Benefits Of Telehealth In Treating Addiction
Telehealth enables rehabilitation centers and other healthcare facilities to offer the care and support that recovering patients need to remain focused. Through telehealth, practitioners can provide interventions, therapy sessions, monitoring, and appropriate advice. Other benefits include:
The advent of telehealth has significantly cut the costs of going for treatment or attending meetings. Traveling costs can be a significant barrier to receiving medical care, especially if you live in a rural area. Even if it’s a short drive, you’ll still spend money on gas and parking, depending on your physician’s location. If you choose to use telemedicine, you don’t have to worry about taking time off work, enrolling in rehab, or paying for childcare.
Moreover, insurance companies have expanded their plans to accommodate telemedicine treatment and care services. But don’t assume; kindly confirm with your healthcare provider first.
Greater Discretion For Patients
To reduce the spread of coronavirus, access to treatment facilities was limited to critical medical conditions. It led to uncertainty, especially if you were battling substance abuse. Fortunately, telemedicine became an alternative to in-person behavioral therapy and substance abuse treatment. This alternative eventually became a preferred means of treatment for patients seeking treatment in a private, confidential, and discrete manner.
If you’ve handled drug and substance addiction patients, you understand the social stigma they undergo. Therefore, telehealth is a revolutionary option for recovering patients since it protects them from the social stigma resulting from physical hospital visits.
Instant Access To Services
Compared to conventional means of treatment, where you have to schedule a visit to your doctor, telehealth is instant for addiction counseling. All you need is a tablet, computer, laptop, or phone with a good internet connection and a platform. The platform can be skype, zoom, or a web portal recommended by your healthcare provider.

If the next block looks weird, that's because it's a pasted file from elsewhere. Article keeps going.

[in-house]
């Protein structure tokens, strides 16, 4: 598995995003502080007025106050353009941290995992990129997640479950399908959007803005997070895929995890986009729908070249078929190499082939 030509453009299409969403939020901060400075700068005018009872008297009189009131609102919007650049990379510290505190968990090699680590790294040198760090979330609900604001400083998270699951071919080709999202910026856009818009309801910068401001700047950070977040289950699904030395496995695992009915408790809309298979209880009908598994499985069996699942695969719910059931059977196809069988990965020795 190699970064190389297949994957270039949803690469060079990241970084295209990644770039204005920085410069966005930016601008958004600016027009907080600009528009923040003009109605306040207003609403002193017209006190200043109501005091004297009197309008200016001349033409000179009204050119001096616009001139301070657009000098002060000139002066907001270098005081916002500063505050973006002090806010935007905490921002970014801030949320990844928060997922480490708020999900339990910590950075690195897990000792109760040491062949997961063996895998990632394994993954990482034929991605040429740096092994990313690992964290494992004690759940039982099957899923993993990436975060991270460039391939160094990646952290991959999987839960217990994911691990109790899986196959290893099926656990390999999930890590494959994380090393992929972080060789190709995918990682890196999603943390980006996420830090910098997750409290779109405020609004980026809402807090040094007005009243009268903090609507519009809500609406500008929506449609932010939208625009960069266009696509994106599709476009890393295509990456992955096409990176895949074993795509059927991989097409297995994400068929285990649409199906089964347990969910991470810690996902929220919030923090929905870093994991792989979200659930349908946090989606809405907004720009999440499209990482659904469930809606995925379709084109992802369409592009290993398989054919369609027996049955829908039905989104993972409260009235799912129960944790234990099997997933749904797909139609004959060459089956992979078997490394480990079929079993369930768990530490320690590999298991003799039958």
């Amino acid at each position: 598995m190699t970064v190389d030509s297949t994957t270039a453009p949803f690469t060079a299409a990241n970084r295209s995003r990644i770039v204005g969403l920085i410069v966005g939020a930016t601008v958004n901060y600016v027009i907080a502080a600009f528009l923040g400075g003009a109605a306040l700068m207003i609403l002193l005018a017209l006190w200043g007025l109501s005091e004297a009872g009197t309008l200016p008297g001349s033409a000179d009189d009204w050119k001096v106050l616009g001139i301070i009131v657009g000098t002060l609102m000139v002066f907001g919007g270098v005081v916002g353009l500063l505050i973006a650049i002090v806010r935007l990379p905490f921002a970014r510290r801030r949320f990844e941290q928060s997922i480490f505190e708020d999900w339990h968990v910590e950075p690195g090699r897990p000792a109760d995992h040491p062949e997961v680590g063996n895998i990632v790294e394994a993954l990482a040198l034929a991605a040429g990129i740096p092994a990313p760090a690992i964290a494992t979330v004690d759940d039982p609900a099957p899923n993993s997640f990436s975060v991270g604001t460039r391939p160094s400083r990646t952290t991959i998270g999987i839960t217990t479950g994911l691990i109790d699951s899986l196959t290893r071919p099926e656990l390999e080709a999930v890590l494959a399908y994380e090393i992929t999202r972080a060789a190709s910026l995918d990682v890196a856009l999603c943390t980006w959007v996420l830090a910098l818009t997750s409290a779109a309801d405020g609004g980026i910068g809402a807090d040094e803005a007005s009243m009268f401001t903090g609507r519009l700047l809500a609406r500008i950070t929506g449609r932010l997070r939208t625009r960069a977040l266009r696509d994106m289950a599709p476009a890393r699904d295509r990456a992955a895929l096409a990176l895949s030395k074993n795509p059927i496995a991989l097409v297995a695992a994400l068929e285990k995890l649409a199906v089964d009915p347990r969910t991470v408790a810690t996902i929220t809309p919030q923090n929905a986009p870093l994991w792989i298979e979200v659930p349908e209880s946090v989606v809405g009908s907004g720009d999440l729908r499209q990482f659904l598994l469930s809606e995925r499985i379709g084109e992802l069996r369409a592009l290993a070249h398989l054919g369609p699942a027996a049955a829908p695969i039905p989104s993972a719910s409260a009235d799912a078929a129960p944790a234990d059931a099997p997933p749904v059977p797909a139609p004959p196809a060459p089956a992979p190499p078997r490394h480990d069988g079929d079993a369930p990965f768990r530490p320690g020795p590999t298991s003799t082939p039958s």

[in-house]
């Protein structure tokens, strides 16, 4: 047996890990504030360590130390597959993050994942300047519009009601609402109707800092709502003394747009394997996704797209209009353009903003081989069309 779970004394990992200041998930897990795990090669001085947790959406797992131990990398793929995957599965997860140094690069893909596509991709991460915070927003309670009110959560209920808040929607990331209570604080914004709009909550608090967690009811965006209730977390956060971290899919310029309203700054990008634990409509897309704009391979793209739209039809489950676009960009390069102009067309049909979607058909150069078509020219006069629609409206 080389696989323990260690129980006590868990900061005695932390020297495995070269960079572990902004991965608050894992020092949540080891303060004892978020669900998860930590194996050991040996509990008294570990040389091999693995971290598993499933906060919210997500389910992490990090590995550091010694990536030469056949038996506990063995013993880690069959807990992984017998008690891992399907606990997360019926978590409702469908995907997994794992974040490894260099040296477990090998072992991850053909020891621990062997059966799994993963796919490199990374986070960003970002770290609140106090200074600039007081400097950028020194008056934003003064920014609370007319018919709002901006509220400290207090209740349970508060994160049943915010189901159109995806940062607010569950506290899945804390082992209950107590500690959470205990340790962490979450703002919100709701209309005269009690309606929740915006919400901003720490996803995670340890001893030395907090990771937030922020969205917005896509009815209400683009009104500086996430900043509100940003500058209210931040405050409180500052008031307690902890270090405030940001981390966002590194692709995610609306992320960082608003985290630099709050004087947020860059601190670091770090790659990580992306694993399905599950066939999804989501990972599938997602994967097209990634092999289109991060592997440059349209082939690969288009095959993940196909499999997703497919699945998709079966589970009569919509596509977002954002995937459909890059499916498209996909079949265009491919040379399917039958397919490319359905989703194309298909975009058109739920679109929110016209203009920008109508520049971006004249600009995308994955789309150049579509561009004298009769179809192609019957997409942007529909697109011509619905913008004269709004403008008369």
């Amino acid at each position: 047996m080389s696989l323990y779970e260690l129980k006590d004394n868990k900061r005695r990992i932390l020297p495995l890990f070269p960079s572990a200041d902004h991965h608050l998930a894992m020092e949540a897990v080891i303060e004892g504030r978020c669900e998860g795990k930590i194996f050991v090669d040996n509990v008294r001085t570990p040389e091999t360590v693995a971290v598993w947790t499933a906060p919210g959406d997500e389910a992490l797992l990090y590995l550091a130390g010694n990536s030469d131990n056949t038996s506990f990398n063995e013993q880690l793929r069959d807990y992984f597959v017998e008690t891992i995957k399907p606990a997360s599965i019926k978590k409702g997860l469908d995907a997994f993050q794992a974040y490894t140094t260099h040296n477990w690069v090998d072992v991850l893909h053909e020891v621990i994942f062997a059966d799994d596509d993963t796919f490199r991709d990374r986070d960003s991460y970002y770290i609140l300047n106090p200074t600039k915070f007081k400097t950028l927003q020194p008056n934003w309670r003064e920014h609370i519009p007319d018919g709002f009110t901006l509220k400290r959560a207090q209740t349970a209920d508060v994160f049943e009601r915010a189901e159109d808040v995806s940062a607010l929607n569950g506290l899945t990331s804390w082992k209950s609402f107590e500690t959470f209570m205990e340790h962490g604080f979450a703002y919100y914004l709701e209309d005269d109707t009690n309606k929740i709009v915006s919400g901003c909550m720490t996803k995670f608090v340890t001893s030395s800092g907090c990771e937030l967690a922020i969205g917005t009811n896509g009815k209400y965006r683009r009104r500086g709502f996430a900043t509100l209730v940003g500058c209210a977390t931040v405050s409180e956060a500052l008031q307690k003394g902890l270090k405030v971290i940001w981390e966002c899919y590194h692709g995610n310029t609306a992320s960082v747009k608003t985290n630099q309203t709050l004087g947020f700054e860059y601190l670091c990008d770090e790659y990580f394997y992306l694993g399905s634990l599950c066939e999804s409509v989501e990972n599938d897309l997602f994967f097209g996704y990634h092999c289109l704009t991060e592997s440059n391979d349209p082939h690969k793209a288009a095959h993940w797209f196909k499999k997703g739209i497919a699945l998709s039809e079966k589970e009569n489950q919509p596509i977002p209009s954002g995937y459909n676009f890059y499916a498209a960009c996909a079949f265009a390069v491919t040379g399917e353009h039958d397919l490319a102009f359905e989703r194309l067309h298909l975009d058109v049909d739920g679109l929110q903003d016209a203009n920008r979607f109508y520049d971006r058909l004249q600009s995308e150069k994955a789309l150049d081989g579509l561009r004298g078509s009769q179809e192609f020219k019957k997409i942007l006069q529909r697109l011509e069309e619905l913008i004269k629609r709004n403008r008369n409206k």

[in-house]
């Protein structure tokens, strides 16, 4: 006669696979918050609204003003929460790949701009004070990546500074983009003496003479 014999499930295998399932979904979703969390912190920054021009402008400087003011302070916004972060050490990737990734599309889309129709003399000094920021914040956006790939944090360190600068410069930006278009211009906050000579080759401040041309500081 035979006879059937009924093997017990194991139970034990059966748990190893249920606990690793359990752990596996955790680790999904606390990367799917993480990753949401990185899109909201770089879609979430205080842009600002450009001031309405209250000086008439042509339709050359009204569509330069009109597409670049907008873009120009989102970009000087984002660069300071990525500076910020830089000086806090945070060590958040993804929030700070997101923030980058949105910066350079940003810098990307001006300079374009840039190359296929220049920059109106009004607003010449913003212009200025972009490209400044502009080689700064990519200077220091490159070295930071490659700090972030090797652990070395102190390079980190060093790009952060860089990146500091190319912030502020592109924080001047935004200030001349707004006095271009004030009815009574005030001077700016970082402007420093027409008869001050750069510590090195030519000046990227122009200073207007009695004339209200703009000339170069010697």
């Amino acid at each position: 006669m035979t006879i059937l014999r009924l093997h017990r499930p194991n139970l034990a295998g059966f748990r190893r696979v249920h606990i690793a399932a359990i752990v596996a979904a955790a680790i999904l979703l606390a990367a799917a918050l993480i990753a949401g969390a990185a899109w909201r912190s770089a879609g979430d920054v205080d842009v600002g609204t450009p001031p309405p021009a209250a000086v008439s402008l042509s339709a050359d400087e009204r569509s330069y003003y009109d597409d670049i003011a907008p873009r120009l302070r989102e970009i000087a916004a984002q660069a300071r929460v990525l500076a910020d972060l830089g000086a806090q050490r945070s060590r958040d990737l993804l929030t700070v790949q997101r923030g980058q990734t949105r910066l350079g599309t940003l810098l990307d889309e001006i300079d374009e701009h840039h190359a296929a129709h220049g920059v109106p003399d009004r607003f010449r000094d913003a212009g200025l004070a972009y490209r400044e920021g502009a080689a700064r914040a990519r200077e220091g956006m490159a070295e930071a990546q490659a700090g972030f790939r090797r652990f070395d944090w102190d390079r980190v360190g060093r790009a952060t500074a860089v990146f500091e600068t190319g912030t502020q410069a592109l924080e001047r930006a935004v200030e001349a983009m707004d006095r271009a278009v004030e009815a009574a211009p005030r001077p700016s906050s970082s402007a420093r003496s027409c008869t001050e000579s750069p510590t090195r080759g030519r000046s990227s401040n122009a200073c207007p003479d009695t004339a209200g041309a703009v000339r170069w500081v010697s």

With telemedicine, you can connect with patients or providers anywhere at any time. This internet-based treatment has eliminated the delay in deciding whether to seek help. In the past, such delays made patients change their minds about seeking help and continue using drugs.
Maintains Physical Health
One of the major concerns for people battling addiction during the pandemic was maintaining their health. Embracing telehealth addiction treatment eliminates worries since you can participate in alcohol anonymous (AA) groups, therapy sessions, and narcotics anonymous (NA) meetings over the phone or online. Such forums enable you to access the help you need without the risk of contracting coronavirus as in physical meetings.
You’ve probably heard people complain that they lack time for therapy, especially those with demanding jobs, families, and other responsibilities. And at some point, you’ve waited on your counselor to finish up with the patient before you. Such issues can make you give up on your recovery journey, especially if you experience several cancellations. However, the advent of telehealth therapy sessions has eliminated such inconveniences. With an electronic device connected to the internet, you can schedule and attend counseling sessions at your convenience. You no longer have to worry about leaving your job or family to enroll in a rehabilitation facility.
Decreases Strain On Healthcare System
The high population growth rate has strained the healthcare system. And since the rate of healthcare service provision doesn’t increase with the population, the healthcare-for-all initiative has never been achieved. Using telehealth to treat substance use addiction is one way to reduce pressure on available resources. Its time-saving nature enables one healthcare provider to attend to more patients quickly.
Educating the public on the benefits of telemedicine can help the government achieve the healthcare-for-all initiative. Moreover, if healthcare providers are trained to use telehealth-associated technology effectively, patients will gain confidence in the system.
Telehealth is the new frontier in addiction treatment and recovery. It has enabled patients battling substance use addiction in rural and urban areas to access medical services from the comfort of their electronic gadgets. It has enhanced privacy, saved on cost, and reduced the stigma associated with in-person treatment. You can track your patient’s progress and report anomalies to your healthcare provider through mobile health. Therefore, if telehealth is fully implemented, it can reduce the pressure on limited healthcare resources and provide quality healthcare.
While telehealth has received accolades for its role in addiction recovery, it has some associated demerits. The COVID-19 pandemic fast-tracked the use of telehealth, and its popularity lasted for a few years. Therefore, only time will tell its significance in the healthcare industry.